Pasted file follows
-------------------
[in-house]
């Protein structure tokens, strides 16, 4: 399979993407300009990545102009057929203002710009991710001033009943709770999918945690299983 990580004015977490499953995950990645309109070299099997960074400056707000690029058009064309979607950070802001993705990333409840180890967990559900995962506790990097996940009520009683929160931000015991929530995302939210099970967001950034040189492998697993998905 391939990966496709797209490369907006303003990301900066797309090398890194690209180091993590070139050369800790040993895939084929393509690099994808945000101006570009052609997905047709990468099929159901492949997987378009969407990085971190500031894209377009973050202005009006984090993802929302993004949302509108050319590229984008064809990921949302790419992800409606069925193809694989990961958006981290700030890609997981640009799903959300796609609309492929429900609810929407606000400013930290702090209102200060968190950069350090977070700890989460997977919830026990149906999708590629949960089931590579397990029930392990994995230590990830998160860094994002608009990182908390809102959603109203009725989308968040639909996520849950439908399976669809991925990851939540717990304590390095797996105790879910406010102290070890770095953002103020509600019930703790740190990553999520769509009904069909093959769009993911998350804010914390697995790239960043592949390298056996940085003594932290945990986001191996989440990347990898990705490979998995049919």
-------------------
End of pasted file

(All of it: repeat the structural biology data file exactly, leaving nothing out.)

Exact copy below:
[in-house]
């Protein structure tokens, strides 16, 4: 399979993407300009990545102009057929203002710009991710001033009943709770999918945690299983 990580004015977490499953995950990645309109070299099997960074400056707000690029058009064309979607950070802001993705990333409840180890967990559900995962506790990097996940009520009683929160931000015991929530995302939210099970967001950034040189492998697993998905 391939990966496709797209490369907006303003990301900066797309090398890194690209180091993590070139050369800790040993895939084929393509690099994808945000101006570009052609997905047709990468099929159901492949997987378009969407990085971190500031894209377009973050202005009006984090993802929302993004949302509108050319590229984008064809990921949302790419992800409606069925193809694989990961958006981290700030890609997981640009799903959300796609609309492929429900609810929407606000400013930290702090209102200060968190950069350090977070700890989460997977919830026990149906999708590629949960089931590579397990029930392990994995230590990830998160860094994002608009990182908390809102959603109203009725989308968040639909996520849950439908399976669809991925990851939540717990304590390095797996105790879910406010102290070890770095953002103020509600019930703790740190990553999520769509009904069909093959769009993911998350804010914390697995790239960043592949390298056996940085003594932290945990986001191996989440990347990898990705490979998995049919």